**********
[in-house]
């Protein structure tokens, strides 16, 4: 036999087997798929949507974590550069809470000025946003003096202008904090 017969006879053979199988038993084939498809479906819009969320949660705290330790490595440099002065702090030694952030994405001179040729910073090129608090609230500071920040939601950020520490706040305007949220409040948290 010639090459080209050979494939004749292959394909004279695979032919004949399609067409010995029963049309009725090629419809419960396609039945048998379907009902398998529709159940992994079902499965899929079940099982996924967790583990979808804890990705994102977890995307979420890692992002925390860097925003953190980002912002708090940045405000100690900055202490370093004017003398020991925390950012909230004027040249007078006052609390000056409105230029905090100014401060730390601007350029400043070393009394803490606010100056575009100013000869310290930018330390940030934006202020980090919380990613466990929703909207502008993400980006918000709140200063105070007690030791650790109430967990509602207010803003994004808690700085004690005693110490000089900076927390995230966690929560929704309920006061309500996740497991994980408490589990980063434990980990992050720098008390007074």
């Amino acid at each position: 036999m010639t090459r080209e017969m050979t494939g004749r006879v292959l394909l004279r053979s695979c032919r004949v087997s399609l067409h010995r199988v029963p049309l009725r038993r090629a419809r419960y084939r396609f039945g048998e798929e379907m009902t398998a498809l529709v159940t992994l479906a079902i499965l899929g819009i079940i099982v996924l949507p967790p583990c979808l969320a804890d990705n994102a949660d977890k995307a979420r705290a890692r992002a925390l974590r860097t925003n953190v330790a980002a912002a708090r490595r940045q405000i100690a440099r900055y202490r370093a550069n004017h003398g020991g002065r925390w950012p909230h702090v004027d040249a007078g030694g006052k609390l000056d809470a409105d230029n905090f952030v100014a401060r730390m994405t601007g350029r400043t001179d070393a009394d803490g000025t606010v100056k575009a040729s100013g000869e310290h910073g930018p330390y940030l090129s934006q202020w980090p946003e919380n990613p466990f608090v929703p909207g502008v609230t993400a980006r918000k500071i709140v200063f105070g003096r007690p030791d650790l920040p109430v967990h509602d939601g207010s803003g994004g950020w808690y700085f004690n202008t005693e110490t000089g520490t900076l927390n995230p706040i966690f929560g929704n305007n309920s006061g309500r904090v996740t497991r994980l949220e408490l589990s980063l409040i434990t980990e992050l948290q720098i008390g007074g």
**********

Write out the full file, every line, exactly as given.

[in-house]
């Protein structure tokens, strides 16, 4: 036999087997798929949507974590550069809470000025946003003096202008904090 017969006879053979199988038993084939498809479906819009969320949660705290330790490595440099002065702090030694952030994405001179040729910073090129608090609230500071920040939601950020520490706040305007949220409040948290 010639090459080209050979494939004749292959394909004279695979032919004949399609067409010995029963049309009725090629419809419960396609039945048998379907009902398998529709159940992994079902499965899929079940099982996924967790583990979808804890990705994102977890995307979420890692992002925390860097925003953190980002912002708090940045405000100690900055202490370093004017003398020991925390950012909230004027040249007078006052609390000056409105230029905090100014401060730390601007350029400043070393009394803490606010100056575009100013000869310290930018330390940030934006202020980090919380990613466990929703909207502008993400980006918000709140200063105070007690030791650790109430967990509602207010803003994004808690700085004690005693110490000089900076927390995230966690929560929704309920006061309500996740497991994980408490589990980063434990980990992050720098008390007074």
């Amino acid at each position: 036999m010639t090459r080209e017969m050979t494939g004749r006879v292959l394909l004279r053979s695979c032919r004949v087997s399609l067409h010995r199988v029963p049309l009725r038993r090629a419809r419960y084939r396609f039945g048998e798929e379907m009902t398998a498809l529709v159940t992994l479906a079902i499965l899929g819009i079940i099982v996924l949507p967790p583990c979808l969320a804890d990705n994102a949660d977890k995307a979420r705290a890692r992002a925390l974590r860097t925003n953190v330790a980002a912002a708090r490595r940045q405000i100690a440099r900055y202490r370093a550069n004017h003398g020991g002065r925390w950012p909230h702090v004027d040249a007078g030694g006052k609390l000056d809470a409105d230029n905090f952030v100014a401060r730390m994405t601007g350029r400043t001179d070393a009394d803490g000025t606010v100056k575009a040729s100013g000869e310290h910073g930018p330390y940030l090129s934006q202020w980090p946003e919380n990613p466990f608090v929703p909207g502008v609230t993400a980006r918000k500071i709140v200063f105070g003096r007690p030791d650790l920040p109430v967990h509602d939601g207010s803003g994004g950020w808690y700085f004690n202008t005693e110490t000089g520490t900076l927390n995230p706040i966690f929560g929704n305007n309920s006061g309500r904090v996740t497991r994980l949220e408490l589990s980063l409040i434990t980990e992050l948290q720098i008390g007074g």